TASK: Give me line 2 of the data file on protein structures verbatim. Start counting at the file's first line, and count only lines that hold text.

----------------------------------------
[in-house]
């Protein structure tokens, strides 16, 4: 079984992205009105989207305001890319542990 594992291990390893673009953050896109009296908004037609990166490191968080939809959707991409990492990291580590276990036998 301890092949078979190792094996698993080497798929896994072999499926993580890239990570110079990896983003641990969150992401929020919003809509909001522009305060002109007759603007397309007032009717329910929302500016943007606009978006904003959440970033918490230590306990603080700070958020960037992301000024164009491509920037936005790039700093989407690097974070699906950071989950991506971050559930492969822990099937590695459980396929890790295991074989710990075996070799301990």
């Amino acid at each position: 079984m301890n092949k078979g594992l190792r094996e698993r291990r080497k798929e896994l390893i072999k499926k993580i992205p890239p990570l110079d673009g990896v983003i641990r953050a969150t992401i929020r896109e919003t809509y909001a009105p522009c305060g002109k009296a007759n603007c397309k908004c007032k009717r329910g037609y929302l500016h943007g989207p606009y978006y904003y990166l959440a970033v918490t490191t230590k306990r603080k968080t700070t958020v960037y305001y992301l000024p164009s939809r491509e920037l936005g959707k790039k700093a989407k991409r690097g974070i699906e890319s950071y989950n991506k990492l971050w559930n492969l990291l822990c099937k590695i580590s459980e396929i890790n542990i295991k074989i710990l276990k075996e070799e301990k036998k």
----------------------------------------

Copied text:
């Protein structure tokens, strides 16, 4: 079984992205009105989207305001890319542990 594992291990390893673009953050896109009296908004037609990166490191968080939809959707991409990492990291580590276990036998 301890092949078979190792094996698993080497798929896994072999499926993580890239990570110079990896983003641990969150992401929020919003809509909001522009305060002109007759603007397309007032009717329910929302500016943007606009978006904003959440970033918490230590306990603080700070958020960037992301000024164009491509920037936005790039700093989407690097974070699906950071989950991506971050559930492969822990099937590695459980396929890790295991074989710990075996070799301990």